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I found a small life insurance policy my father had purchased for his family after he passed. I sent the policy to the company who denied it for general reasons. I then called the company who told me to send it to another department who again said it was expired but there is no expiration date on the policy. I believe this company just doesn't want to make good on the small policy. Has anyone ran into this issue and can I file in court petitioning the company to pay up or prove this policy is no longer in effect.

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This happened to us with my father in-law. He passed away with what we thought was a policy in place. Unfortunately it expired when he turned 65. The catch for us was that they kept deducting the premiums from his account, even after expiration of the policy they continued to be paid for a couple of years after experation.

I don't know where you live but we are in California and after being denied the claim, we filed a complaint with our state commissioner of insurance. After they stepped in they forced the claim to be paid because they had collected the premiums for years after it's expiration of policy.

I guess long story short, If you really don't have a clear answer and believe that this is something you need to pursue you may want to have the state commissioner of insurance review why it was denied. It may take awhile to get an answer but at least you would know?
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As mentioned here, I would investigate to see if your dad may have lapsed on his payments. Try to gather every single receipt if possible. If it turns out he didn't lapse but instead kept it paid up, I would contact my state department of insurance or the department of insurance wherever this insurance is based. I would also get me a lawyer but only take action if there were no missed payments
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If it was Term Insurance, it is not good after the Term = Expired.

Whole Life Insurance is good for the entire life. Term Insurance is cheaper for a reason. After the Term (often 10 years) the policy is no longer valid.

I am sorry for your loss.
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When my father-in-law passed away, we found several small life insurance policies that were no longer active. They were all expired. I think this is very common with the elderly. The may forget about the policy or forget to pay the premium. Some policies are also included with employment and once a person no longer works there, the policy is inactive.
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I work in the legal department of a large life/annuity company, and I see this kind of question regularly. There is not enough information here to give a more specific response.

I can say that if the policy is active, life insurers generally aren't in the business of rejecting claims to keep money. There are claims settlement standards under law for all 50 states, and frankly, if the policy and claim is "in good order", insurers generally pay. We don't sit around here thinking up ways to keep money on active policies, large or small. But insurers also aren't going to pay on term policies that expired or policies that lapsed. And yes, insurers are permitted by law to destroy records on inactive policies over 7 years of age. It's not an excuse - it's a reality that we can't keep every document forever and the law permits any business to adopt a records retention schedule and each document is coded in accordance with record retention laws (3 years to 10 years, depending on the document). My company happens to retain a lot longer, but insurers aren't forced to hold onto records indefinitely, either, and we are working to clear out such old records for storage/cost reasons.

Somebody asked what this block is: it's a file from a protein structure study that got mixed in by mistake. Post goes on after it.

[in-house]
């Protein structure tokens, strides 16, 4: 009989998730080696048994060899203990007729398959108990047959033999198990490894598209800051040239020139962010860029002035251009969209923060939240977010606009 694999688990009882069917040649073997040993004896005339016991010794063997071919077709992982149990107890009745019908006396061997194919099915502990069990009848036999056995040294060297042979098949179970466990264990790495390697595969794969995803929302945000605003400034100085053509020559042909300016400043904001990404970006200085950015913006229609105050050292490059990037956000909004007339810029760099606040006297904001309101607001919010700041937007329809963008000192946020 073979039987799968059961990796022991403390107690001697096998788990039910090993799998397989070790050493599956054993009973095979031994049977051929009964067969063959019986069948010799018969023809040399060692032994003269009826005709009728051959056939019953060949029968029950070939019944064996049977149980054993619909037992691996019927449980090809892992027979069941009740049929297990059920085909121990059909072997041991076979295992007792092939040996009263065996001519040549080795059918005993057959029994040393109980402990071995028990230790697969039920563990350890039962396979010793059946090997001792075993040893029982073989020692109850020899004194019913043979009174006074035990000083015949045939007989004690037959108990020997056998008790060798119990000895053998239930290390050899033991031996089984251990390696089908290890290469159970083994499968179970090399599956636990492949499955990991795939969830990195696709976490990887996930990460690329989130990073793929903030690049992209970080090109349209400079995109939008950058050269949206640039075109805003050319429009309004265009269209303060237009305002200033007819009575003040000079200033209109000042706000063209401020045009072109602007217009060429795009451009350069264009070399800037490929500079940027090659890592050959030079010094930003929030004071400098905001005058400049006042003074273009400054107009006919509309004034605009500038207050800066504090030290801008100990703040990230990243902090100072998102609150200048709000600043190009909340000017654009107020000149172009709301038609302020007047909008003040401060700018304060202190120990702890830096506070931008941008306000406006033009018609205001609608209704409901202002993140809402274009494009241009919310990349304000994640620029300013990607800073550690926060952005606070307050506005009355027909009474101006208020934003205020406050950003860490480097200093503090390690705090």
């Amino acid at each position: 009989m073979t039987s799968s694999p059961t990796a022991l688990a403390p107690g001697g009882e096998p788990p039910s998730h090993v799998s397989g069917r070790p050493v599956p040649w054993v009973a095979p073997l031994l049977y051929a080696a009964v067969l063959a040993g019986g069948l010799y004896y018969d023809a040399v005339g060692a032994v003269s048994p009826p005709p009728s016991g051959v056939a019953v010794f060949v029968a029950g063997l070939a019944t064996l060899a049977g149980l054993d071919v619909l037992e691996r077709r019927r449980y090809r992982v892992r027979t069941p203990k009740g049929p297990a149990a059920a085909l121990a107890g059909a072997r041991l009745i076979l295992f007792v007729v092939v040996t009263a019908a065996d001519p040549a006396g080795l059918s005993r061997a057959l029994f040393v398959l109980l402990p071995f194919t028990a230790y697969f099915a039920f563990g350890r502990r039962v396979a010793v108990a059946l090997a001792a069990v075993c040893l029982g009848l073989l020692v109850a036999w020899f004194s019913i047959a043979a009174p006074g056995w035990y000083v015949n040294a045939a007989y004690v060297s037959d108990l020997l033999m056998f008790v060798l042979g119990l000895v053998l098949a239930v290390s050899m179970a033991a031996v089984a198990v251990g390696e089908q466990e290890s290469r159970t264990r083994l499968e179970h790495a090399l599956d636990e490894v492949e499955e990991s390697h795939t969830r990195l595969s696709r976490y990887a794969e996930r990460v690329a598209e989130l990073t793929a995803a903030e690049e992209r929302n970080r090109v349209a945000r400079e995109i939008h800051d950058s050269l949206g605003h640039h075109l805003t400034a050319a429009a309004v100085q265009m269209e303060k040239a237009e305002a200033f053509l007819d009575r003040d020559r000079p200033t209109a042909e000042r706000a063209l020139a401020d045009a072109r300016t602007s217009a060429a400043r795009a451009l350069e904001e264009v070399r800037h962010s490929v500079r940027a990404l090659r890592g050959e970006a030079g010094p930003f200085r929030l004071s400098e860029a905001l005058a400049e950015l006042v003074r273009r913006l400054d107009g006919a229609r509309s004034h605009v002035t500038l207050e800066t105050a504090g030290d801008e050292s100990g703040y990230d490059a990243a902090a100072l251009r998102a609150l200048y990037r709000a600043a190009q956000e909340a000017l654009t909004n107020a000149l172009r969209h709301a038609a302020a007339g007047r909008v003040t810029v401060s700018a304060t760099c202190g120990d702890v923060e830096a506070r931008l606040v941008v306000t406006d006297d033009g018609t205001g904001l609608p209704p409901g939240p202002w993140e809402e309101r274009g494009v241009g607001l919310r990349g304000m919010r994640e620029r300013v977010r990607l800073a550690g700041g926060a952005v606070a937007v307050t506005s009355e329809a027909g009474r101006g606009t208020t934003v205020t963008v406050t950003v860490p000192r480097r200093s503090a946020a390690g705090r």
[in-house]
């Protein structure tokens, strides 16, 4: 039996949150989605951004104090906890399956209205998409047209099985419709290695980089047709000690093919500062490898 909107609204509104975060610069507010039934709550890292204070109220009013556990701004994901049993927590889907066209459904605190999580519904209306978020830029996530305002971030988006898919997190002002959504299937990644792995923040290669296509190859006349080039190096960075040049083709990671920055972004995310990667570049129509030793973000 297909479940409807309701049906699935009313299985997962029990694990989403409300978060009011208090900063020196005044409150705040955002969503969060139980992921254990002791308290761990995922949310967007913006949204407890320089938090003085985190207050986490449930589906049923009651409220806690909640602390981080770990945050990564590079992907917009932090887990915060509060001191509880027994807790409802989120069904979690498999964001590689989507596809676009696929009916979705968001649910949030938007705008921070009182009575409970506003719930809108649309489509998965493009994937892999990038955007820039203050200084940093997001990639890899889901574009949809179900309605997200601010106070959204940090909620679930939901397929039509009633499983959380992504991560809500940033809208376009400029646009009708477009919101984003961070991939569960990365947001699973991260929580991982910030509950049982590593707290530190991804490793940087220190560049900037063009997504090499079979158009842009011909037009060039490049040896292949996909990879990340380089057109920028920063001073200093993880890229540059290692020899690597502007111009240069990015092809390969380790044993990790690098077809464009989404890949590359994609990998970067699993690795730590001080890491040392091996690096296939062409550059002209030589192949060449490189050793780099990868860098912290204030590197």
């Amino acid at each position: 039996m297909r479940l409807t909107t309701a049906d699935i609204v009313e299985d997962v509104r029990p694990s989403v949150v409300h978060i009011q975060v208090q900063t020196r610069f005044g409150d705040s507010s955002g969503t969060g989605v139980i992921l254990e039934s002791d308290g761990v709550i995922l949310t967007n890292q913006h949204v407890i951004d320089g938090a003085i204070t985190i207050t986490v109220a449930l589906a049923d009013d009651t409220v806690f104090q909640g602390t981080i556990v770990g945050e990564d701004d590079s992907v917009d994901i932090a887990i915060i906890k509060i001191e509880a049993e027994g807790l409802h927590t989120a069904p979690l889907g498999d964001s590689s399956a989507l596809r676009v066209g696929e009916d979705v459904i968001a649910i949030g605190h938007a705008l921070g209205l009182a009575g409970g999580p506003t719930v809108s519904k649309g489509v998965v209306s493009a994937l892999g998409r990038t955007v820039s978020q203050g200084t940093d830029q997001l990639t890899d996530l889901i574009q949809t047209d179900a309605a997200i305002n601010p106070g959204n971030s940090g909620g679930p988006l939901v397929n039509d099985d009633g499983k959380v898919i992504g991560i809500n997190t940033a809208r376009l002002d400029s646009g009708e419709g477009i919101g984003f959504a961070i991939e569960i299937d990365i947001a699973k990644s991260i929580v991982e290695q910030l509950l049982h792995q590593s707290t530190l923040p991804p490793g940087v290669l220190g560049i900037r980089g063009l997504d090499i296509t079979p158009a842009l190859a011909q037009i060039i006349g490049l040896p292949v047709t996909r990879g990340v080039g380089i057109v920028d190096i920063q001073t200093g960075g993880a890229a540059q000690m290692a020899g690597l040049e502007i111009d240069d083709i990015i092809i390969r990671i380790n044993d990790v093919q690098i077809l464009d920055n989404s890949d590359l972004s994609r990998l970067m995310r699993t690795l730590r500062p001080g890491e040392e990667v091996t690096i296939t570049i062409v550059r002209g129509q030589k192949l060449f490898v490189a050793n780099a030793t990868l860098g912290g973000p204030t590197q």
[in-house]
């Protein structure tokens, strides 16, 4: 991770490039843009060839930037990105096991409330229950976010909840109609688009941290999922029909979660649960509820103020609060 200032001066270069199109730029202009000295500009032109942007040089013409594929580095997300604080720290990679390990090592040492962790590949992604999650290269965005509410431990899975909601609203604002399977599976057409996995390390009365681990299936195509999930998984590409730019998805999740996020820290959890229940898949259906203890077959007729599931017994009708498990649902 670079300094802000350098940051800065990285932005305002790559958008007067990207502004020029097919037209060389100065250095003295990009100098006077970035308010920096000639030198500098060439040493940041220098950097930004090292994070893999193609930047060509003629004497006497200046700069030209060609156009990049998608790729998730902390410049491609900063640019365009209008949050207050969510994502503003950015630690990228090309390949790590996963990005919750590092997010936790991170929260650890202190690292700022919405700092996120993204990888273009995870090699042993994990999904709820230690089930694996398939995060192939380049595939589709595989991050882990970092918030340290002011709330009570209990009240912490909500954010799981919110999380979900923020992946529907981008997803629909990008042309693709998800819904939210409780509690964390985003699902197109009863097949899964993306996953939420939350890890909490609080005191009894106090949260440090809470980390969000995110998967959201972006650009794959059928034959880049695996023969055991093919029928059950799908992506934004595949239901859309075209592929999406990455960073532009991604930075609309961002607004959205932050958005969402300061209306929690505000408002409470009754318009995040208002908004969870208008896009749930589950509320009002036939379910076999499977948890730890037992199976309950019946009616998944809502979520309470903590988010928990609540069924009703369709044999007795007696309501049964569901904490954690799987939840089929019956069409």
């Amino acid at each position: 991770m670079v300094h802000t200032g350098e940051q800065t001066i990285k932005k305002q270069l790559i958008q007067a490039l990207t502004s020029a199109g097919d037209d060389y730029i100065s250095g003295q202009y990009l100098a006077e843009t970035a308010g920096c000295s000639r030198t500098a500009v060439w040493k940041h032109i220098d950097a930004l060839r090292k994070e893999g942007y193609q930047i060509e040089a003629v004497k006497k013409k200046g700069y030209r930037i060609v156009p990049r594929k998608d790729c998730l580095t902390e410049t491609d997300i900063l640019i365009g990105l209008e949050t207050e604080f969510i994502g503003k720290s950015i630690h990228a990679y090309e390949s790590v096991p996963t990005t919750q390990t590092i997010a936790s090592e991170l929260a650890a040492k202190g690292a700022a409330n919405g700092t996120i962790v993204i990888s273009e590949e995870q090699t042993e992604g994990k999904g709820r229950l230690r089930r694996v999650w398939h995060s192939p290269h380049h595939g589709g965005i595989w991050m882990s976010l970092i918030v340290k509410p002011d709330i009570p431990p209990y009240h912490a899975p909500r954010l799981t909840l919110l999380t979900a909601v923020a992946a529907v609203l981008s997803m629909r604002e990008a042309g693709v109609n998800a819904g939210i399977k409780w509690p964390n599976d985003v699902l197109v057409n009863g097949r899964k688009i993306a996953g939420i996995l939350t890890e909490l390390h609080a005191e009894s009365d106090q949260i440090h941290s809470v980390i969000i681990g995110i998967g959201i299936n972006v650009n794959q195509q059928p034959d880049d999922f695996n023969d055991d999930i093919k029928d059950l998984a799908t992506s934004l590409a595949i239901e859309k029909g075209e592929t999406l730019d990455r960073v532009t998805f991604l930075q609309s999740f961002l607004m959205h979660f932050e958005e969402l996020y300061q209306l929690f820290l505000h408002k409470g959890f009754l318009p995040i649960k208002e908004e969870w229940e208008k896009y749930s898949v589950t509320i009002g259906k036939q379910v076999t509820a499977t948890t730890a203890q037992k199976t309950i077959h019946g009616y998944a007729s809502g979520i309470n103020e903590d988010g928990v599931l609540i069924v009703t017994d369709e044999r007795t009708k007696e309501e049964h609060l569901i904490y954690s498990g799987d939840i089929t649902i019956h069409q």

If the company told you it was expired, it was likely a term policy or it could have lapsed, as well, due to non-payment, no matter what the policy type. If you happen to be the executor of your parent's estate, you can use your appointment paperwork to obtain information on the policy and determine what kind of policy it was, and the policy history or you'll get a formal response as to what kind of policy it was, went it termed out or lapsed, and that the records aren't available due to record retention expiration.

You can certainly file an action with the court, if you wish. You would best be served by giving your authority to the insurer and obtaining the documents (if available) regarding the policy before making a decision to proceed with a court action. If you prefer to go straight to your state's Department of Insurance, that's another way to potentially obtain information, as insurers have procedures and timelines established by each state's laws as to responding to DOI inquiries.
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Contact your state insurance department. They will help you with this. I had to do this with some of my mom's.
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Was it a whole life policy? accident policy? etc. or term?
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Katie, you posted on this issue previously and received some suggestions. Were you able to follow up on them and what additional information did you acquire?
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The issue is there is no evidence of stop payment or anything but it is an easy excuse and then they said they are only required to keep records for 7 years back how can life insurance company get away with that.
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If you Father stopped paying the premiums, it's entirely possible that it expired.
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